Scheme and MSF’s ComCare schemes automatically qualify
for maximum preschool subsidies, regardless of the mother’s
c. Non-working mothers may also consider enrolling their
children in half-day kindergarten programmes, which are often
more affordable than full-day childcare programmes. KiFAS is available at kindergartens run by Anchor Operators and MOE,
and does not depend on the mother’s working status.
6 For student care, student care centres provide care and supervision
to school-going children from 7 to 14 years old. To ensure that student
care remains affordable, MSF provides children from lower-income
families with monthly subsidies for student care fees under the Student
Care Fee Assistance (SCFA) scheme. These subsidies are available for
all eligible families with monthly household income of $4,500 or below or
per capita income of $1,125 or below, including those with non-working parents who are looking for work, on medical leave, or with certified full-
time caregiver duties for a dependant and so on.
7 Around 36,000 children are enrolled in MSF-registered student care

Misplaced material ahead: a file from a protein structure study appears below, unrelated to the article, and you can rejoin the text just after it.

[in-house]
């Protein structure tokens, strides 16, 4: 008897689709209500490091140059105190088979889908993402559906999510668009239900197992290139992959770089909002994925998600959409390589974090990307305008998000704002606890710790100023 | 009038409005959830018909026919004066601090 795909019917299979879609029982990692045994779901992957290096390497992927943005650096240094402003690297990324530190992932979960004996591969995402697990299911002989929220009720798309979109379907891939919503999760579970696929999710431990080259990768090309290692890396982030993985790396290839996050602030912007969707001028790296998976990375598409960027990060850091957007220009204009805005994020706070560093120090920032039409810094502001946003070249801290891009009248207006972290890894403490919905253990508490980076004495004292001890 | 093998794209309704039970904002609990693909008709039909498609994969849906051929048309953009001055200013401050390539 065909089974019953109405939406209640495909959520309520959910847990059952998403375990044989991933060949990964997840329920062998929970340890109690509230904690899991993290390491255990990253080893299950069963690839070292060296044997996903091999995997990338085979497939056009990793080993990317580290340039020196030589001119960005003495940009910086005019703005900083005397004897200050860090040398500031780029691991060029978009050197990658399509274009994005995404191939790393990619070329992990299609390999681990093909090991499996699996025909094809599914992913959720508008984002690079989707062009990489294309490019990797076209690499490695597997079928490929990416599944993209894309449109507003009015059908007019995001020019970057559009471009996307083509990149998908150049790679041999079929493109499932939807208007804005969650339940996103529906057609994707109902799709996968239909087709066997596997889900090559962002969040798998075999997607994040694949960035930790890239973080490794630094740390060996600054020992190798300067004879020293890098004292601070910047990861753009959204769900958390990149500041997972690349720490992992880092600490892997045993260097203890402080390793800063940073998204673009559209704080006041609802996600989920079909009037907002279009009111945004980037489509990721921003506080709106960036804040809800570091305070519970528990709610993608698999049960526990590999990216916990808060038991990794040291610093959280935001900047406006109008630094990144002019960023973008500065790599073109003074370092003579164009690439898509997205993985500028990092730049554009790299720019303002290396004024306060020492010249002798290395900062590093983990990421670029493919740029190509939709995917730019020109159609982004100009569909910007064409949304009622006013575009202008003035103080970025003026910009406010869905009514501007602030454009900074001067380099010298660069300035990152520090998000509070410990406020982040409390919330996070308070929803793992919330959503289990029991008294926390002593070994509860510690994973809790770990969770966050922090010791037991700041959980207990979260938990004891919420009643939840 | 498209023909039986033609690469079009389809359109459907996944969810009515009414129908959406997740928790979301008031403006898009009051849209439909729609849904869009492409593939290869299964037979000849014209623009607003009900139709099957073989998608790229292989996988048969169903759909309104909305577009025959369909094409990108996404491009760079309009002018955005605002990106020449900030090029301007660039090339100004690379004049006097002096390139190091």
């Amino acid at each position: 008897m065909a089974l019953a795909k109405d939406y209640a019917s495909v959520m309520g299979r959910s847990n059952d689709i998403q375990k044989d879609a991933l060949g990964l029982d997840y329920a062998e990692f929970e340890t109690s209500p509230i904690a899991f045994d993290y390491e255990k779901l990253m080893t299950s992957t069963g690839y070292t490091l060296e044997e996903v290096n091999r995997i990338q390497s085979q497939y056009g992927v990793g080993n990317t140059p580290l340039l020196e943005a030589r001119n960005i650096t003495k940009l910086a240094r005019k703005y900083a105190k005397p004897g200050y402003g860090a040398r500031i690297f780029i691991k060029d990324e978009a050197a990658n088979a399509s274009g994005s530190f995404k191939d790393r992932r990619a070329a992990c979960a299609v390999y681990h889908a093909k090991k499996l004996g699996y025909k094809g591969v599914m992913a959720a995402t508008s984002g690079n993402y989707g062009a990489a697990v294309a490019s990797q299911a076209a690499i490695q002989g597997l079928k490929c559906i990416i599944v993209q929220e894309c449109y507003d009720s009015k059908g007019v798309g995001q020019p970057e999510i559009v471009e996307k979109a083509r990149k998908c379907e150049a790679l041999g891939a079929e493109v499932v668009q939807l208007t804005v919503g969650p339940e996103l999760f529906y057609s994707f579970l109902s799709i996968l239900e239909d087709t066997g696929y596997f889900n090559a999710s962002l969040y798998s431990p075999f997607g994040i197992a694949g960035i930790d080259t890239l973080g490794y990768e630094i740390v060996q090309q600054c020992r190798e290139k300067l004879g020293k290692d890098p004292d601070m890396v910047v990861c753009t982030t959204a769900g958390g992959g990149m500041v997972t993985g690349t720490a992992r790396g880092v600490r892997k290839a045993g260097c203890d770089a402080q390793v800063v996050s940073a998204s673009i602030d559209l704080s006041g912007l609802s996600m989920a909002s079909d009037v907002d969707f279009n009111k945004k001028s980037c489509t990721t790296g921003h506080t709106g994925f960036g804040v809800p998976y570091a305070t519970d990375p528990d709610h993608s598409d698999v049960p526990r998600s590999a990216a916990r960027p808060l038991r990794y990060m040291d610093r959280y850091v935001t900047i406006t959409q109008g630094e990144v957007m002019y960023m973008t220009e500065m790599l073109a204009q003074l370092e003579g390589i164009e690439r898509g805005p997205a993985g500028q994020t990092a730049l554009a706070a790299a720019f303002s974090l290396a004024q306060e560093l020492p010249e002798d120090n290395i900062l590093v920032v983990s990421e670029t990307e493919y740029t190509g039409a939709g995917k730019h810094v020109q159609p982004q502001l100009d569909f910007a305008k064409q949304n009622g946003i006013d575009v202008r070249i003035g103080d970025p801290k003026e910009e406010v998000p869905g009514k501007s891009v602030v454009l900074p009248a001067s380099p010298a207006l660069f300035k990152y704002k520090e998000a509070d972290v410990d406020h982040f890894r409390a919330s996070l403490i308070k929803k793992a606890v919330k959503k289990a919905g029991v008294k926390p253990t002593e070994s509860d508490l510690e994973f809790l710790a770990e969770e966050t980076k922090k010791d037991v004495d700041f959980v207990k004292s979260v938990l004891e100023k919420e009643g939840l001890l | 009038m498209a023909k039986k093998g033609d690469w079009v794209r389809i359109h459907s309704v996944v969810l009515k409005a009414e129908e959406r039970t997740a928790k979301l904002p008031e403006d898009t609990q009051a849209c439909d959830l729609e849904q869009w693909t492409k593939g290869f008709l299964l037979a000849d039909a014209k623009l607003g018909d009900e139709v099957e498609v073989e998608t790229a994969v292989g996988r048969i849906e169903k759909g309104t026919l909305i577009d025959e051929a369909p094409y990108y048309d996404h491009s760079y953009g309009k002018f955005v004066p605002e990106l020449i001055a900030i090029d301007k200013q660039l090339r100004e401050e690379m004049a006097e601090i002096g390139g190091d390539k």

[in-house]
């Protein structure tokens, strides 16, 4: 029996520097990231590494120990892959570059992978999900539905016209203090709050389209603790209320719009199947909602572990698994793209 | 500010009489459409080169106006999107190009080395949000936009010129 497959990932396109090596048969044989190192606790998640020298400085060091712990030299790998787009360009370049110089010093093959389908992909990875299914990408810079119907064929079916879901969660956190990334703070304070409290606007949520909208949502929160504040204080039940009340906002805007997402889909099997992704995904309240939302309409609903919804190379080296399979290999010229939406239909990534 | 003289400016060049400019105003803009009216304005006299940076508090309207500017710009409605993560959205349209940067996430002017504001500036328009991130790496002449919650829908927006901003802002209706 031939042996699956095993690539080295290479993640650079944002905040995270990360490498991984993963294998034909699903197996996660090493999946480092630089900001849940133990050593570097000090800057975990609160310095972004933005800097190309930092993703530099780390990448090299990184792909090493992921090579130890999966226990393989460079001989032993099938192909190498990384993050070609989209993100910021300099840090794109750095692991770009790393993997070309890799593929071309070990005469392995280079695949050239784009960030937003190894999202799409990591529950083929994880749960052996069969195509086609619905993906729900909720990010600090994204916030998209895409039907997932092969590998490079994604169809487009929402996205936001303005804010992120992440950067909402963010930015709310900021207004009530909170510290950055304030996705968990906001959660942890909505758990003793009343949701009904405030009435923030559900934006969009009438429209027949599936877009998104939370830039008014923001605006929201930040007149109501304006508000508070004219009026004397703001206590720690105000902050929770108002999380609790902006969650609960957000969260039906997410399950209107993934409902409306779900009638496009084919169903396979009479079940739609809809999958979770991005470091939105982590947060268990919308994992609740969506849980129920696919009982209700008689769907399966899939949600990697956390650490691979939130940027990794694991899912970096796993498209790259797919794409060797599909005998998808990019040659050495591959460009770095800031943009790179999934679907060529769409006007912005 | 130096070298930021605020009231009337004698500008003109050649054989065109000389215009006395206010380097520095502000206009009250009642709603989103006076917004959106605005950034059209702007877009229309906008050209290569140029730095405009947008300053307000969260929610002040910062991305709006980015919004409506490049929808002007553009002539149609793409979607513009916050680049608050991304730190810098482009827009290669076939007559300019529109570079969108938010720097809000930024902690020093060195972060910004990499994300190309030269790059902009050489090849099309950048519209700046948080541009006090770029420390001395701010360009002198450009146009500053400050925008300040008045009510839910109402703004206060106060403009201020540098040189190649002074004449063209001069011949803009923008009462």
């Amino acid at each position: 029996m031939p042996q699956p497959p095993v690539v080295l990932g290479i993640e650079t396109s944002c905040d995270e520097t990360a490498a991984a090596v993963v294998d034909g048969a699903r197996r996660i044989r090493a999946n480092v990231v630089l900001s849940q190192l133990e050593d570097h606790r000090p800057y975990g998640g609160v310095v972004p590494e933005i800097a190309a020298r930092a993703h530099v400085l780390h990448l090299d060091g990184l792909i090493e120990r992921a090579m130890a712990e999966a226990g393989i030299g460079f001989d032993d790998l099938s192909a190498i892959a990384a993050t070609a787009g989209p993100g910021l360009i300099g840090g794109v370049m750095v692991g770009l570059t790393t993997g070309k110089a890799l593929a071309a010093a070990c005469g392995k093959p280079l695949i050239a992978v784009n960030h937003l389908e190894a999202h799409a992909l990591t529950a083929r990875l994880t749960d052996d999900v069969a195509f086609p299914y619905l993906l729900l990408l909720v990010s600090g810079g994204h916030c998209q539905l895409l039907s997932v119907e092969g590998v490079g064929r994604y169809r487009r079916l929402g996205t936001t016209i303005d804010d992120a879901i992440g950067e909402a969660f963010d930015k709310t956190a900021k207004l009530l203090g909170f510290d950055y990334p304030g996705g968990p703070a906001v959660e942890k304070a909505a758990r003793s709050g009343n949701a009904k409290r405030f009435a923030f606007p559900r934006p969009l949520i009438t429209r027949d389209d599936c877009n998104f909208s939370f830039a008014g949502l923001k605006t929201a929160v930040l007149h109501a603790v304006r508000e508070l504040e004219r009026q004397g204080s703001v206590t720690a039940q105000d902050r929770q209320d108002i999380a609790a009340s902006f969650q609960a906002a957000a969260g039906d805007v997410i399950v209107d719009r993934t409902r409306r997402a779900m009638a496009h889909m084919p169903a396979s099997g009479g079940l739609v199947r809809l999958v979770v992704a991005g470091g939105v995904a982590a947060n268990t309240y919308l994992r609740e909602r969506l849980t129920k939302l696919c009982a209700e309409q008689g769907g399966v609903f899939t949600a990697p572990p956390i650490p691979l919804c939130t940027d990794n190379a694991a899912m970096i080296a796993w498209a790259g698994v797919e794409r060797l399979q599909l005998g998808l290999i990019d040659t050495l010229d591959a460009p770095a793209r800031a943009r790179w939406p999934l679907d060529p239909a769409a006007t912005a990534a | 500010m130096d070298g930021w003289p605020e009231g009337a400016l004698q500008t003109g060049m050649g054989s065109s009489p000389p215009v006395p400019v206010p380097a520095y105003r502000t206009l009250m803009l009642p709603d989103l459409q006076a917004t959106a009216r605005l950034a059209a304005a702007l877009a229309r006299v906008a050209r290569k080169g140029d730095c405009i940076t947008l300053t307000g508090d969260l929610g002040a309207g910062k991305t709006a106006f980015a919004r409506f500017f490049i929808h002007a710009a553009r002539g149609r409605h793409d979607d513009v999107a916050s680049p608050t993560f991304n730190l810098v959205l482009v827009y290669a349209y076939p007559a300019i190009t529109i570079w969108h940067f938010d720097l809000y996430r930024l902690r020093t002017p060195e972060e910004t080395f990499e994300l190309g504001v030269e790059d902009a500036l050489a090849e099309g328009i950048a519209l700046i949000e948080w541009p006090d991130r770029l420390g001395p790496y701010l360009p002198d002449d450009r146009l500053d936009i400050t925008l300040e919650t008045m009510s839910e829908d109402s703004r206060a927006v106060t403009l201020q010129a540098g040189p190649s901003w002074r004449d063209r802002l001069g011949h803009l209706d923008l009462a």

centres today, of which 6,600 Singaporean children are SCFA
beneficiaries. Of the 6,600 children,
a. The median SCFA subsidy is $243, and the median nett fee
after subsidy is $30.
b. 1,800 children, or 3 in 10, receive the highest tier of the SCFA
subsidy, as their families have monthly household income of
$1,500 and below. The median SCFA subsidy is $275 and the median nett fee after subsidy is $5. 35% of these 1,800
children have zero household income.
8 The Member also asked if we could eliminate means-testing so that families can pay a uniform fee for preschool and student care. Means-
testing allows the Government to use fiscal resources more effectively, and to extend more support to families with greater needs. In January
2020, we raised the household income ceiling for the Childcare Additional
Subsidy and KiFAS to $12,000 per month, up from $7,500 and $6,000
respectively, to support more families with preschool expenses. We also
increased the subsidy amounts for each eligible tier, by up to $240 per
month for the Additional Subsidy.
9 Similarly, for student care, we recently enhanced the SCFA scheme
to strengthen support for lower-income families. In July 2020, the monthly
household income ceiling was raised from $4,000 to $4,500 and the per
capita income ceiling was raised from $1,000 to $1,125, allowing more
families to qualify for subsidies. The quanta for means-tested SCFA
subsidies have also been increased, such that eligible families can receive
up to $60 more in subsidies each month.
10 We will monitor the impact of the enhancements and review these
schemes when necessary to ensure the affordability of preschool and
student care, especially for lower-income families. For preschool, we aim
to lower fee caps for full-day childcare at government-supported
preschools over the medium term to make preschool even more
affordable for all families, starting with Partner Operator preschools in